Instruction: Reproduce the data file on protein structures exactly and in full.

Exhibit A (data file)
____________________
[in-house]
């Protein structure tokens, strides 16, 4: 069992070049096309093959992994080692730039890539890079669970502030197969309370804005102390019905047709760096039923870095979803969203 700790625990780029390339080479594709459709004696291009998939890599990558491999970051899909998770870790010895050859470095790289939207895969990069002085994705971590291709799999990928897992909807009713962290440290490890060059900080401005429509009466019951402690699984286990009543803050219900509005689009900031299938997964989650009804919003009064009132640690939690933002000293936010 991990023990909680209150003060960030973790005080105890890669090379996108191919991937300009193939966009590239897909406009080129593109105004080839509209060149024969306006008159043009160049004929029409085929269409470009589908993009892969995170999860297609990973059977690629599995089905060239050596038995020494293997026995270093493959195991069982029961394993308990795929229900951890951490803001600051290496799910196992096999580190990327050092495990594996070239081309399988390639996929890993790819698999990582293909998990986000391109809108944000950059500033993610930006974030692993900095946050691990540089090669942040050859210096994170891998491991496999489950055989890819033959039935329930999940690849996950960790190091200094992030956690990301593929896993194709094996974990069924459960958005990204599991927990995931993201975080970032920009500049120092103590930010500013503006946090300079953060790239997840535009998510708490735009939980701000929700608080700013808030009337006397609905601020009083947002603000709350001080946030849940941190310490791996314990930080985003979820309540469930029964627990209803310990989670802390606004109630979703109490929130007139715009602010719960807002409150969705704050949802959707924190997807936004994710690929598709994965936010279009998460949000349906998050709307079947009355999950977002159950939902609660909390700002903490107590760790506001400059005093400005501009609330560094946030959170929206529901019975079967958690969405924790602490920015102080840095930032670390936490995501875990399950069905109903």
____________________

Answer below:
[in-house]
């Protein structure tokens, strides 16, 4: 069992070049096309093959992994080692730039890539890079669970502030197969309370804005102390019905047709760096039923870095979803969203 700790625990780029390339080479594709459709004696291009998939890599990558491999970051899909998770870790010895050859470095790289939207895969990069002085994705971590291709799999990928897992909807009713962290440290490890060059900080401005429509009466019951402690699984286990009543803050219900509005689009900031299938997964989650009804919003009064009132640690939690933002000293936010 991990023990909680209150003060960030973790005080105890890669090379996108191919991937300009193939966009590239897909406009080129593109105004080839509209060149024969306006008159043009160049004929029409085929269409470009589908993009892969995170999860297609990973059977690629599995089905060239050596038995020494293997026995270093493959195991069982029961394993308990795929229900951890951490803001600051290496799910196992096999580190990327050092495990594996070239081309399988390639996929890993790819698999990582293909998990986000391109809108944000950059500033993610930006974030692993900095946050691990540089090669942040050859210096994170891998491991496999489950055989890819033959039935329930999940690849996950960790190091200094992030956690990301593929896993194709094996974990069924459960958005990204599991927990995931993201975080970032920009500049120092103590930010500013503006946090300079953060790239997840535009998510708490735009939980701000929700608080700013808030009337006397609905601020009083947002603000709350001080946030849940941190310490791996314990930080985003979820309540469930029964627990209803310990989670802390606004109630979703109490929130007139715009602010719960807002409150969705704050949802959707924190997807936004994710690929598709994965936010279009998460949000349906998050709307079947009355999950977002159950939902609660909390700002903490107590760790506001400059005093400005501009609330560094946030959170929206529901019975079967958690969405924790602490920015102080840095930032670390936490995501875990399950069905109903």